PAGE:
The Sweeping Tail ability is mainly for use against larger groups of enemies. One thing that should be said about this one is that you should prioritize which target to hit with your follow-up standing power attack. Generally it’s going to be best to hit the most heavily armored enemy, or the one with the highest damage potential. The drained stamina allows you to briefly shift your focus away from them and take care of the less threatening enemies before dealing with him/her. Alternatively, if you are faced with a spellsword, focus your follow-up standing power attack on them because of the magicka drain effect. Keep in mind that this ability is especially within enclosed spaces where you don’t have much opportunity in the way of mobility.
Speaking of which, the Kensei is not exactly a mobile character in general, making blocking and Timed Blocks even more essential to his style of combat. To sum things up, there aren’t any specific tactics that you always need to use for the Kensei. That style is reflective of his classing as a Vanguard character in For Honor, as Vanguards are meant to have fairly simple but effective tools that can be used in a variety of situations.
ROLEPLAYING & QUESTLINES:
As usual, you can of course decide which direction you want to take your character from a roleplaying standpoint, but the character does have certain guidelines for roleplaying.
You’ll start in the Dead Man’s Drink in Falkreath per the Alternate Start: Live Another Life mod. Keep in mind that at this point the Kensei has fallen from his former glory as skilled general of the Blades, and is losing hope of ever finding another Dragonborn to serve. He’s decided to kinda sit back and watch the world go to $h1t around him because he doesn’t feel that there’s much else to do, similar to Fultheim in the Nightgate Inn. Start the playthrough by asking the tavern keeper about any rumors they have heard of. The keeper will tell you of the dragon attack on Helgen.
Intrigued, and with his warrior spark rekindled, the Kensei will travel to Helgen and discover the destruction there: destruction that could only be caused by one of the Dov. From there, he follows along the main storyline, eventually discovering that he himself is the long-awaited Dragonborn.
I’ve got a few things to mention about the Kensei’s decisions along the main quest. When asked to kill Paarthurnax in retribution for his past evil acts, the Kensei’s traditional bushido code will dictate that he do so. A warrior who has committed such atrocities should not be allowed to live unpunished. This will open up the opportunity to help rebuild the Blades from the ground up. This is where it becomes important for the Kensei to build up relationships with warriors he meets on his quest to defeat Alduin. Although the Kensei does not require a full-time follower, perhaps temporarily pick up a few along the way and give the Kensei the opportunity form opinions on them and relationships with them. Once the Blades are ready to be rebuilt, you can go back and recruit your character’s past warrior acquaintances.
Once the Blades are rebuilt, they still need to face the Thalmor threat. The Kensei sees the Empire as the best way to do so, and thus will lead the Blades into the Civil War alongside the Imperial Forces, and thus reforge the connection between the Empire and the Blades. After that, do any other questlines that you feel would benefit the Blades.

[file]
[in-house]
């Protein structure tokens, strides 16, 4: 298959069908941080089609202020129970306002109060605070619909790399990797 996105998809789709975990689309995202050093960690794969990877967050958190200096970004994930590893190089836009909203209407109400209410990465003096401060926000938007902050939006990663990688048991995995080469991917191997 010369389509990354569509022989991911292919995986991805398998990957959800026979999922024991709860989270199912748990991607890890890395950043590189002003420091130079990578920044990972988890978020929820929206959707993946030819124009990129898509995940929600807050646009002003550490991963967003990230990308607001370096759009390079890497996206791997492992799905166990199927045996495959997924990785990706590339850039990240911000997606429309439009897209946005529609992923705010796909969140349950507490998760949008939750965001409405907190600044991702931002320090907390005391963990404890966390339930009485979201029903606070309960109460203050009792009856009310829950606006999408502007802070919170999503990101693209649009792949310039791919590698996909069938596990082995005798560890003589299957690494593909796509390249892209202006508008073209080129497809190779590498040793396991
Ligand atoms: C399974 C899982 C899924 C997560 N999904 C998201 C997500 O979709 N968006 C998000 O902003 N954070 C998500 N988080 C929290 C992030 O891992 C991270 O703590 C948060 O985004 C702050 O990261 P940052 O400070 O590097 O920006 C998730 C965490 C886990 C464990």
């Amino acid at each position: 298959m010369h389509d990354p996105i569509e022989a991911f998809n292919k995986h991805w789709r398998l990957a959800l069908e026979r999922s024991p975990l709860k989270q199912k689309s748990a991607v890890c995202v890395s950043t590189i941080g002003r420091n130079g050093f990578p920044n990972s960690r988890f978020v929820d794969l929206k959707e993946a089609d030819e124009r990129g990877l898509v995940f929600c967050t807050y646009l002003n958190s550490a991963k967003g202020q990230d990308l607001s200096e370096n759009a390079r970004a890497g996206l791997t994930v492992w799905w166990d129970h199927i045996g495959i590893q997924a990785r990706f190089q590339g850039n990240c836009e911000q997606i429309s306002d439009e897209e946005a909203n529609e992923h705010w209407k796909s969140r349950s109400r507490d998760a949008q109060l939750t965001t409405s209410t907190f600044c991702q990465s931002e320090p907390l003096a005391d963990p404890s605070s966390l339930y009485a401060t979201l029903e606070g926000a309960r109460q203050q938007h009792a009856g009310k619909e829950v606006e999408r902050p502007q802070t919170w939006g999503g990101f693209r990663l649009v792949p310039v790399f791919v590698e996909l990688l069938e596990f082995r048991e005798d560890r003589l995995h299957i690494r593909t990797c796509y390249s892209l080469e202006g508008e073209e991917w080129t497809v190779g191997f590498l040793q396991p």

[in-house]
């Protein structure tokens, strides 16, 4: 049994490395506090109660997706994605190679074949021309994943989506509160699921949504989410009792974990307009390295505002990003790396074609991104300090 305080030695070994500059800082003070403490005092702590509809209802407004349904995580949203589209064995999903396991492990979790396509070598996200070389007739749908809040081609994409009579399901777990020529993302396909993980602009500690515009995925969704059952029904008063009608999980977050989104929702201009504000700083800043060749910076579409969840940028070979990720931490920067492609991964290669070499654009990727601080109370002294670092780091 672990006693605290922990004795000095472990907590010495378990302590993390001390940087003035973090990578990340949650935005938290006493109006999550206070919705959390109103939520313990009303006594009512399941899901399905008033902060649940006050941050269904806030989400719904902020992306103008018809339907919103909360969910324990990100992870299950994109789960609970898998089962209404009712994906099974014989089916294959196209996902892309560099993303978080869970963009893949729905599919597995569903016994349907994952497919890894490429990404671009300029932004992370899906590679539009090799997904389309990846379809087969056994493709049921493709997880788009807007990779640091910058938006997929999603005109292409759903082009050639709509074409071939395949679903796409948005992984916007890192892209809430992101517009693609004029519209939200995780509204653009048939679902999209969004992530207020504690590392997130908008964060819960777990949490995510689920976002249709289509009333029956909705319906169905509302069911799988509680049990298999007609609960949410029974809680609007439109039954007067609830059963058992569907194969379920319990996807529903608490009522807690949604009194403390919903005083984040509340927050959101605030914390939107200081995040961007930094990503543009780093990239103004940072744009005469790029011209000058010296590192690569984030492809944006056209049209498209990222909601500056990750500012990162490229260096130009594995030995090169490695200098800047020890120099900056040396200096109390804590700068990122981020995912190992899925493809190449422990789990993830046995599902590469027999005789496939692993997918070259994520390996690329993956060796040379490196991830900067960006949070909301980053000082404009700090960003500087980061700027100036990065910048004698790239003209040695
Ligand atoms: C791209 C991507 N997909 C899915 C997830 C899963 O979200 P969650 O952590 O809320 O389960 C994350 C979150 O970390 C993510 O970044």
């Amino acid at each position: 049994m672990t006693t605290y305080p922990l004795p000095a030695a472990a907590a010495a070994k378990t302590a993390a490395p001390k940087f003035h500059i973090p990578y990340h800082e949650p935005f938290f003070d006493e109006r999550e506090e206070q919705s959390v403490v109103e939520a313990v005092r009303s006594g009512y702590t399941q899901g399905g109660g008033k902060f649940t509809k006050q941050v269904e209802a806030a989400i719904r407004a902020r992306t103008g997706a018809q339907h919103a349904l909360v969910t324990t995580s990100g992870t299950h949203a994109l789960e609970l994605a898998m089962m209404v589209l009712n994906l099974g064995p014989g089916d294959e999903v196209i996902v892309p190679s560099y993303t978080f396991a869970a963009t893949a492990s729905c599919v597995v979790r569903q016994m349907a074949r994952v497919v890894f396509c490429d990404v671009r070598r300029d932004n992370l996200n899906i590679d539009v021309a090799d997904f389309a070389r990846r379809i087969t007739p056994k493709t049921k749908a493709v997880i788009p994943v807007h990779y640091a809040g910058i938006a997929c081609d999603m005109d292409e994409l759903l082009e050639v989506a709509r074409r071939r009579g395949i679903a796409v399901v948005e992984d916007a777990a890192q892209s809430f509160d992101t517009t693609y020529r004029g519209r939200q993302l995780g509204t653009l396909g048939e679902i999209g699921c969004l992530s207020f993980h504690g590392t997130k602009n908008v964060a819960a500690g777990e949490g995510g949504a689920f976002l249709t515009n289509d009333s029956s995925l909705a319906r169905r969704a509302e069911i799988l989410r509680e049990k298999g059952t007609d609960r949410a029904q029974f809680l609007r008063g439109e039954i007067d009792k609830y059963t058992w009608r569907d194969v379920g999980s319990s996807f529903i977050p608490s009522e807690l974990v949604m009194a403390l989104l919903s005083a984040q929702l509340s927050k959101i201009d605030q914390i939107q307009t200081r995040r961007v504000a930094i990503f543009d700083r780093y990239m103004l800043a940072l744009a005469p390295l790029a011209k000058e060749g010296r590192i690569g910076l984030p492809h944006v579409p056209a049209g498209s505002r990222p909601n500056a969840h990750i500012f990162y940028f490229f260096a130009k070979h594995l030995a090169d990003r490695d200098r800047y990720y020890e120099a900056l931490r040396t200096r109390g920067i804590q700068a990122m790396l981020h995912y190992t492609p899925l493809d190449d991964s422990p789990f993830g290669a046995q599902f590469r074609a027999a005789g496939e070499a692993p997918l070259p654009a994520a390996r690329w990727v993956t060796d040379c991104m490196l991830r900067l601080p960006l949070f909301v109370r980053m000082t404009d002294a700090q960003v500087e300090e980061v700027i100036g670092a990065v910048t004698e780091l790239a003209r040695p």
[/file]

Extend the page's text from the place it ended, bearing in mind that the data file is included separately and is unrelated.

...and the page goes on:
As to character roleplaying, the Kensei is a noble warrior who follows the bushido honor code to a tee, and nothing can make him deviate from it. One of the major tenants of the Bushido is to look upon those of lower status with compassion. While doing sidequests for the citizens of Skyrim isn’t the main goal of the Kensei, sometimes his code will demand it. The Bushido also dictates calmness in the face of stress, justice in the face of crime, loyalty in the face of opposition, and the upholding of one’s honor until death. In addition to being a strict follower of the bushido, the Kensei is a strong leader and an intelligent tactician. Thus, he won’t let himself be pushed around by any other characters, friendly or otherwise. The Kensei is not unkind, but rather severe and serious. Again, feel free to forge your own character traits, but these are just some general guidelines that should get you started.
There’s not much else to say about the Kensei, but a few extras do need to be reviewed before we end off today’s build. The Kensei will make his home in Skyhaven Temple with the rest of the Blades
As discussed in the Roleplaying and Questlines section, followers are not an integral part of this build. However, building up relationships with warriors you meet along your path to defeating Alduin and restoring the Blades to their former glory will be important when it comes time to recruit new members of the Blades. Therefore it would be useful from a roleplaying standpoint to pick up some temporary followers along your way to build relationships with and opinions on some different warriors throughout Skyrim.
Mounts are optional, but can certainly be useful for getting around. In fact, I’d recommend one purely for that purpose. It can also be a good way to initiate combat while traveling on the road.
Thank you guys so much for reading through this one. This has been my favorite For Honor build to create to date, so if you enjoyed it, please let me know. If you didn't . . . well, still let me know, but please let me down easy ;D a BIG thank you to Mr. Curse Never Dying for prodiving me with the ability icons for the Kensei. Getting to see his work on those is always my favorite part of any build.
If you did indeed enjoy this one, leave behind a like and a comment with your feedback to let me know what you thought of it, and look forward to more For Honor based builds. Once again, thank you so much for reading through the build. Now go forth! Restore the Blades to the former glory, and smite all that oppose you with the stength and ferocity of a Dov!
For anyone who didn't know, I have a YouTube channel where I post builds like this one. If you want to see more, check it out here: